This is a one standard deviation measure of how much prices are likely to change in a year. For shorter periods, we reduce it proportionately. For two months, 1/6 of a year, this is about 6%.

Now, that's one standard deviation. In general there is a 68% chance of staying within 1 SD, or plus or minus 6% price change. 68% of the time, prices will change by less than 6% in a 2 month period.

Two standard deviations would be twice as much, and correspond to 95%. 95% of the time, price will vary by no more than plus  or minus 12%.

Three standard deviations would be plus or minus 18%, and corresponds to 99%. 99% of the time, prices will change by no more than 18% in a two month period.

In this cases, prices fell from about 78 to 61. This is a drop of 22%, or more than a three standard deviation change, in fact almost four standard deviations. It should happen something like one in ten thousand times. Either oil price volatility has increased markedly (and I don't know that we see much evidence for that prior to the recent change) or else this was an extremely rare occurance.

Well, I suppose that's no surprise, we already knew it was rare, prices haven't fallen this much this fast in many years. This just shows how rare it is.

Now, one caveat - these statistics are based on a normal distribution. However financial prices are slightly "leptokurtic", a fancy word that just means "fat tailed". (If you like to live dangerously, try telling your girlfriend she's leptokurtic and say it's latin for beautiful.) What it means is that extreme moves are more likely than would be the case for a classical normal curve. Market psychology is more likely to lead to extremes than the kinds of physical processes that are often described by normal curves.

The bottom line is that this 22% drop in two months is in fact rare, but maybe not quite as rare as the calculations above would suggest. Four SD drops do happen in the market but they are certainly noteworthy.

And let me point out that Khebab's prediction graph shows us climbing back up to around 85 in November. An increase from 61 to 85 in two months would be 6.5 standard deviations! That would be even that much more remarkable than the drop we've already seen.

Speaking of fat tails, should we maybe take a moment and recognize that a guy just blew away $6 billion on a bet with probably a similar prediction curve such as this for natural gas futures.
Yep. His big mistake was sticking to his guns and adding to his positions even as the tsunami came closer. One other note: I don't think anyone has commented on the "pull" the crash in NG prices has had on crude (the two are somewhat correlated in price).I would not be surprised if the crude/NG ratio is at an all-time high.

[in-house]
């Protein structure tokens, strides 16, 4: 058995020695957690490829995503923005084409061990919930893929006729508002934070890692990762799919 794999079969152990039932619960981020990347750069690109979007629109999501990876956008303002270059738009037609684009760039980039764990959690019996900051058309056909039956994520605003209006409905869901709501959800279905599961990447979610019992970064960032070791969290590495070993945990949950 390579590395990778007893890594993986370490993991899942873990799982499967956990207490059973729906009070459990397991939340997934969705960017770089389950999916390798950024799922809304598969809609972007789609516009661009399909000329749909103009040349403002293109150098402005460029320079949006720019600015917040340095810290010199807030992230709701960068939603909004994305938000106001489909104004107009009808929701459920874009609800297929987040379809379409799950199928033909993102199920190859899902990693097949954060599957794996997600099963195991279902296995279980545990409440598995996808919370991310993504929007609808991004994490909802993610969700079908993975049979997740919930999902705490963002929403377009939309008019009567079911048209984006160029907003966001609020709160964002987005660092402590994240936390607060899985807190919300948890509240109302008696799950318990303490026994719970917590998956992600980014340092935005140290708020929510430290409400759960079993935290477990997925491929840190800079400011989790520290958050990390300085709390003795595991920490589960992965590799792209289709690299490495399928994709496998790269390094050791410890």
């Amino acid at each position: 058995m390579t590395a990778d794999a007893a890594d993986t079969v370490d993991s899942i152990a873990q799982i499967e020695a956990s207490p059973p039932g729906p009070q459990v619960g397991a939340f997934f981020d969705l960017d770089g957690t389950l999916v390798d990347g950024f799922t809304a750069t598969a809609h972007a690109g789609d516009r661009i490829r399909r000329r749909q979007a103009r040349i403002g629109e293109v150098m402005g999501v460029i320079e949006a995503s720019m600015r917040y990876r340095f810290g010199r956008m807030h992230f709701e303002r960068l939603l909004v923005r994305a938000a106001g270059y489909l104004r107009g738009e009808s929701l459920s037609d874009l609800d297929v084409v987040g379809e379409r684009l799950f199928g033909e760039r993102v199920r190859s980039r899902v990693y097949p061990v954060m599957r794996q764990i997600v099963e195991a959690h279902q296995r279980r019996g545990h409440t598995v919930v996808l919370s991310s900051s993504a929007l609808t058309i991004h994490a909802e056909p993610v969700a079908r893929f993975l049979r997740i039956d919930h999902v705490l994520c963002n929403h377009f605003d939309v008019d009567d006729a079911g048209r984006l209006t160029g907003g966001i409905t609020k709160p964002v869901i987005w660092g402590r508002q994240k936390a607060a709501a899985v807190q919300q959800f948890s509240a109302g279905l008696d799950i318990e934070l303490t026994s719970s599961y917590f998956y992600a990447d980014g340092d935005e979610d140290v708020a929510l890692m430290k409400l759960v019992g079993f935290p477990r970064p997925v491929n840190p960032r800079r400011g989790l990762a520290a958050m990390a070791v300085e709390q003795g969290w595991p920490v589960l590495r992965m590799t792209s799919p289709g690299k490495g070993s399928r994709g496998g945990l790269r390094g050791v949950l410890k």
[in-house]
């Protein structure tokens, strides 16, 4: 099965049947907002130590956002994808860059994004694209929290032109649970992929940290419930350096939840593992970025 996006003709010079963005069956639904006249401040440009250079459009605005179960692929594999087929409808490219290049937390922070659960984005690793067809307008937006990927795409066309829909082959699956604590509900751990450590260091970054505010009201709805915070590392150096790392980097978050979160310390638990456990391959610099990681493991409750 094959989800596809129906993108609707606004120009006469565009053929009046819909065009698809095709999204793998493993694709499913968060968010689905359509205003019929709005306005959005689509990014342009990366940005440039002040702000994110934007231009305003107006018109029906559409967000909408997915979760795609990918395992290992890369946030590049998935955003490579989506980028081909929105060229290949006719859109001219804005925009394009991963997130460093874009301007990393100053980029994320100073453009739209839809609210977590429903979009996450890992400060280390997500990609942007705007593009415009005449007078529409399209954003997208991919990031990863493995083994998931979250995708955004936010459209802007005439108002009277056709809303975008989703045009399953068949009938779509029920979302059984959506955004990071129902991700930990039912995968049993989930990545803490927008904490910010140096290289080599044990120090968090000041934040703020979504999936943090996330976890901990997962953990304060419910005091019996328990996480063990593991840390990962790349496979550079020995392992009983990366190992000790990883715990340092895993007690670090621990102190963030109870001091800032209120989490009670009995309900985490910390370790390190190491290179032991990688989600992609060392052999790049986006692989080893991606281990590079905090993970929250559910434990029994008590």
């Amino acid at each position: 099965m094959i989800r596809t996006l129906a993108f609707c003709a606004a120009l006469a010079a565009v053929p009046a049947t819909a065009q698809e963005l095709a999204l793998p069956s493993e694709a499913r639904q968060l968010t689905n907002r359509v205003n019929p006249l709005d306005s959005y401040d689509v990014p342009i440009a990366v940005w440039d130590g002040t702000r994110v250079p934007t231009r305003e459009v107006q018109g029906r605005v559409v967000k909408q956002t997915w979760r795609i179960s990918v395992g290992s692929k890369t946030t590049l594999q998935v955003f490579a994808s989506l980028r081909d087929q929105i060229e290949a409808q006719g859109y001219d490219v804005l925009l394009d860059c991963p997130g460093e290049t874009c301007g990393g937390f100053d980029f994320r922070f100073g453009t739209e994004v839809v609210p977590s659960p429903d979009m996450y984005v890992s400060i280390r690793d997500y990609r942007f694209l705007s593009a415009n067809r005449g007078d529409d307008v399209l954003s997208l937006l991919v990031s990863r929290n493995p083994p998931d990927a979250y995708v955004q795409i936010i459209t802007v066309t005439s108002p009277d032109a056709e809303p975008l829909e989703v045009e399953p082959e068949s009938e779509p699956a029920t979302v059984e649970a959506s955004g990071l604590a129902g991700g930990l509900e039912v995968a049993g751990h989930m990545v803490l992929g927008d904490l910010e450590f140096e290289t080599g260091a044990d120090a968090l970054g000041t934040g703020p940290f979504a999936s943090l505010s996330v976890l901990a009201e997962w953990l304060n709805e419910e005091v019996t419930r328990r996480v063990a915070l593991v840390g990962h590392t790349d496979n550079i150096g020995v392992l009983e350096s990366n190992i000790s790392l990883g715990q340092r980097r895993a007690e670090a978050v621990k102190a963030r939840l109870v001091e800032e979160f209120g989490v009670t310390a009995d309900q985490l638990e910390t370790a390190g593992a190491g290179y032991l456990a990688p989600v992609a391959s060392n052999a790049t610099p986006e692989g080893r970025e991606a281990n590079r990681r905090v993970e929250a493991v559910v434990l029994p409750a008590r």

That is not correct. The standard deviation varies with the square root of the trading period. So if 12 months gives you 30% then 2 months is about (30x 30=900/6=150 SQRT = 12,25%)
Then I have to add, that 78 Dollars a Barrel certainly isn´t the mean.
Thanks for the correction. I got confused because volatility when defined as the square of standard deviation is in fact proportional to time, and sometimes traders use the term 'volatility' when they are talking about the SD. Looks like Khebab did the calculation carefully below and got a more reasonable answer.
It is such a pleasure to be part of a civilized debate. I learn a lot here at the oil drum.
Thanks for the link Halfin! the Black-Scholes model is truly a beautiful model!

If I look at the lognormal distribution properties:

the variable mu is a linear dependent function of time in my case (log(Price)= 0.2615*(t-2002)+3.1). We have the following relationship for the mean and the variance of lognormal distributed variable X:

so the standard deviation is proportional to the mean. The coefficient in my case would be sqrt(exp(0.091^2)-1)= 0.0912= 9.1% wich is not far from the 6% you are using. So volatility would be given by the following function:

0.0912 * exp(0.2615*(t-2002)+3.1 + 0.091^2/2)

using this formula for mid-September 2006, we get a volatility between $6.89 and $7.03. The 95% confidence interval would be [$61.2, $89.2]. The recent drop of $22 is 22/75.2= 22.6% which is 22.6/9.3= 2.43 SD. The move toward $85 would be 3.44 SD with my value.

So you are still saying highly unusual moves. (?)
I stick to my square root: this is the random walk hypothesis: Rather than cruising at a constant speed such that the position deviates proportionally with time, a random walk is erratic with steps in both directions: positive and negative. Since steps have random +/- signs, their square is always positive, and thus the sum of squares of the steps is increasing in proportion to time.
Wow, tex created maths posted in a blog. Lovely :-)
  Great post, Khebab ! My hunch is that oil will jump to about $85.00 a barrel after November 7 and average that high for 2007 and your math seems to be reenforcing my intuition. The MSM is busy misrepresenting the real oil inventory situation and also the Chevron-Devon-Statoil find in the Gulf, and reality will set in after the elections. Their payoff is the continued permission by Neocon FCC appointees to consolidate the media plus all the adds for SUVs and other trucks.  
The MSM is busy misrepresenting the real oil inventory situation

Can you point me towards some references on this issue?  I of course see the same thing in the MSM that you do, but have not seen the evidence that contradicts that story.


Buckler had some great links posted on yesterday's thread.